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Have a problem with many competing variables? Why not solve it with a computer algorithm based on cooling metal?

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[ ♪INTRO ].

Say you're starting a business to make and sell…I don't know, cardboard boxes. You have some big decisions to make—like, where should you put your factories, and your warehouses, and your distribution centers?

This might not sound like a mind-bending problem, but it can be ridiculously complex. You clearly want to be close to your customers and to your suppliers to keep shipping and transportation costs down. But you also have to account for those suppliers' prices; the demand for each type of box; how much material each box uses; setup and maintenance costs; production capacity; the costs of power, and rent, and real estate; and, if you're a good citizen, the environmental impact of every choice.

It's a /lot/ to keep track of! This type of situation is called a constrained optimization problem: You're looking for the best balance of competing factors—/while/ making sure your solution is actually possible. Constrained optimization doesn't exactly get much press, like you probably had never heard of it before, but it's the hidden architecture beneath practically every human endeavor you can think of, from cardboard manufacturing to the power grid, airline routing, and even molecular biology.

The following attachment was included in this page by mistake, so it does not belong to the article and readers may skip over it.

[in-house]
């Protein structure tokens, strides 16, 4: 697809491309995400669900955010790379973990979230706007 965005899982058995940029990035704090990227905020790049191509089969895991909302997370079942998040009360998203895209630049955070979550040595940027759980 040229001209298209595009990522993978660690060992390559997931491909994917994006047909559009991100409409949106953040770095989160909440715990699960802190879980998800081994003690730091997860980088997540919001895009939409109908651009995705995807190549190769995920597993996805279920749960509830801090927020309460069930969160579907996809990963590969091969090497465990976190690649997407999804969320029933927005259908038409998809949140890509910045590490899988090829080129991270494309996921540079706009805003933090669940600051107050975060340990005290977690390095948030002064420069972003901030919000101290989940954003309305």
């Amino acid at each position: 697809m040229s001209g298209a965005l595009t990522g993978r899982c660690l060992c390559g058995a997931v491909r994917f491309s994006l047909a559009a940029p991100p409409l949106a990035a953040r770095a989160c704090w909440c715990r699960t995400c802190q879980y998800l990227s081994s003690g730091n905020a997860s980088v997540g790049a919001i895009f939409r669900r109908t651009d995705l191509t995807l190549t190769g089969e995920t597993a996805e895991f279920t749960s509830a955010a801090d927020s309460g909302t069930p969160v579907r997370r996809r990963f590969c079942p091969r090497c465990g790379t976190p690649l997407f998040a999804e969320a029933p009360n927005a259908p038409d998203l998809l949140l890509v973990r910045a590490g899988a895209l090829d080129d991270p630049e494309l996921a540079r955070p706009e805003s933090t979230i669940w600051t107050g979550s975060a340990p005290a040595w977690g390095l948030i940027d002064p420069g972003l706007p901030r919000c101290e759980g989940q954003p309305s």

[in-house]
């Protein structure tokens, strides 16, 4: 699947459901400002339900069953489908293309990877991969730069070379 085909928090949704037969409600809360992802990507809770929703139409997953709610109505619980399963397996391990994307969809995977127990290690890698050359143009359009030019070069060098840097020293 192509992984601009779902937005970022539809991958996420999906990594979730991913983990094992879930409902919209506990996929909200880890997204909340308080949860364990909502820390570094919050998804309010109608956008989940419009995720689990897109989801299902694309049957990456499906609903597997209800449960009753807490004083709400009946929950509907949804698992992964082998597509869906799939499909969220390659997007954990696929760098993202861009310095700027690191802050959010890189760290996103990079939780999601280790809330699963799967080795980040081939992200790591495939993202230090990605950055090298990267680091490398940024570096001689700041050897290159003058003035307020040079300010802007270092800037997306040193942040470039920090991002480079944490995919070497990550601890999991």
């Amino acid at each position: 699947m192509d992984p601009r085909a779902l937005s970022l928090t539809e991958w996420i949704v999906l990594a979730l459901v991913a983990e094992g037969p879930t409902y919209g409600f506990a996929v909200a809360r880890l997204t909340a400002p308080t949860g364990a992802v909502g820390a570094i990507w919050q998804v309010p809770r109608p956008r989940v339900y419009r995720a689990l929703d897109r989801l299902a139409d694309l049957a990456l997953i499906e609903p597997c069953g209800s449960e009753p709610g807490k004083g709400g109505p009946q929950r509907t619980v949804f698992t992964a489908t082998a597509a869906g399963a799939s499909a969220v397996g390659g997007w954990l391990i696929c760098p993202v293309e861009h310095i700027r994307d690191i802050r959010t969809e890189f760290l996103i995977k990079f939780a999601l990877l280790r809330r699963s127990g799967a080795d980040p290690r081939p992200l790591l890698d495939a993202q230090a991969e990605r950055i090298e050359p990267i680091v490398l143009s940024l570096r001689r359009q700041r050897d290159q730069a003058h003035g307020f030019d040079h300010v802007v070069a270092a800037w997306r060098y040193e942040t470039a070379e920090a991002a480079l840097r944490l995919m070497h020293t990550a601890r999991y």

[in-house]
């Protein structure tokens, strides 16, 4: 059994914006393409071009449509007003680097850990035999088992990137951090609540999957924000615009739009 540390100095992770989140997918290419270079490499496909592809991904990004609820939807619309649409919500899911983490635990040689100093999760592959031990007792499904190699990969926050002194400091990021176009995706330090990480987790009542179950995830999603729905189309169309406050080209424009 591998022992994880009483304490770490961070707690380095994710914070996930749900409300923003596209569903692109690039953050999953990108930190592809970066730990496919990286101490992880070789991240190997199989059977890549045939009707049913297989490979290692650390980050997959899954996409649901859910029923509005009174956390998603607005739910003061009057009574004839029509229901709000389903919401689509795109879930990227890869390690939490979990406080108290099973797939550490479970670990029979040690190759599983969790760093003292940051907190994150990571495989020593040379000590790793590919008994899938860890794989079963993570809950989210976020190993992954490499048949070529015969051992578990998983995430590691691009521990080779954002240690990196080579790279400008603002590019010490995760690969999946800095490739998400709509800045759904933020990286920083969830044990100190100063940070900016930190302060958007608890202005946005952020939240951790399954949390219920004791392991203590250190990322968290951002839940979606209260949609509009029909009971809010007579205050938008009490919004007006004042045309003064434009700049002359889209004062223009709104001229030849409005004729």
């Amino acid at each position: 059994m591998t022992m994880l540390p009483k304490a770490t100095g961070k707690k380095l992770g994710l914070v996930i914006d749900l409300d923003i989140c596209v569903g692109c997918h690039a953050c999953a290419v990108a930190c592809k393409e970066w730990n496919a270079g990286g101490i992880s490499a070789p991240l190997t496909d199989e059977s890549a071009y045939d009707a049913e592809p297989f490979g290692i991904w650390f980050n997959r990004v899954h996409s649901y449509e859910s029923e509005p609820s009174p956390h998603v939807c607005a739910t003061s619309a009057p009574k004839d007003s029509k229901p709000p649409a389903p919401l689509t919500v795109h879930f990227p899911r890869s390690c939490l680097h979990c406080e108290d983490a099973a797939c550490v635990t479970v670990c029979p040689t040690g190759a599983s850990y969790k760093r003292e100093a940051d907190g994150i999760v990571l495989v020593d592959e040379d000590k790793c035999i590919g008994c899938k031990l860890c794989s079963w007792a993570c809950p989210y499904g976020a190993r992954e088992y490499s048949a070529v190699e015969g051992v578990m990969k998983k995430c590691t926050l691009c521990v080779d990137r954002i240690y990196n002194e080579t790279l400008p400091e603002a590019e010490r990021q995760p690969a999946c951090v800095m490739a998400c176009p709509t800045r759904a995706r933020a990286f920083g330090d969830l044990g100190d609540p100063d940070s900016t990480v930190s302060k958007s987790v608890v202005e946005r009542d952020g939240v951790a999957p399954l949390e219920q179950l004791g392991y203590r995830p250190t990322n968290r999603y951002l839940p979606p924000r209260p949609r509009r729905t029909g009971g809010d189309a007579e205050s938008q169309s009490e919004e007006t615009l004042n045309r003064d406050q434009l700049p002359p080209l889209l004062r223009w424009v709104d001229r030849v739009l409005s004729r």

And one of the most popular ways to solve problems like these takes inspiration from an unusual source: the way metals cool. Now, when I say “business decisions,” metallurgy probably isn't the first thing that comes to your mind. And it also wasn't, like, computer scientists' first thought.

They initially designed lots of efficient algorithms to find the absolute best solutions to constrained optimization problems. But those methods work best when the problem has a nice, friendly mathematical form— like when the algorithm just has to find the mathematical equivalent of like the highest spot on a hill. When the problem involves lots of variables related in more complicated ways, even a computer would take ages to find the best solution!

So eventually, researchers looked for inspiration in nature, which is great at finding solutions that might not be perfectly optimal, but come pretty close. For example, in 1983, three IBM researchers drew an analogy between optimization and, of all things, cooling metal. See, when a metal is heated and then slowly cooled, its atoms tend to settle into the arrangement with the lowest possible energy.

In other words, the arrangement of the atoms gets naturally optimized. That's convenient in metalworking, because if you want to work some metal into a certain shape, it's easiest if the atoms are all neatly arranged in a crystal structure. But normally, there are defects, like atoms out of place and fault lines between different sections of the crystal.

So metalworkers use a technique called annealing: They heat up the metal really hot, then slowly cool it down. When the metal is hot, its atoms move around randomly. But as they cool, their movements become less random: With less energy, they become less likely to jump from low-energy positions into high-energy ones.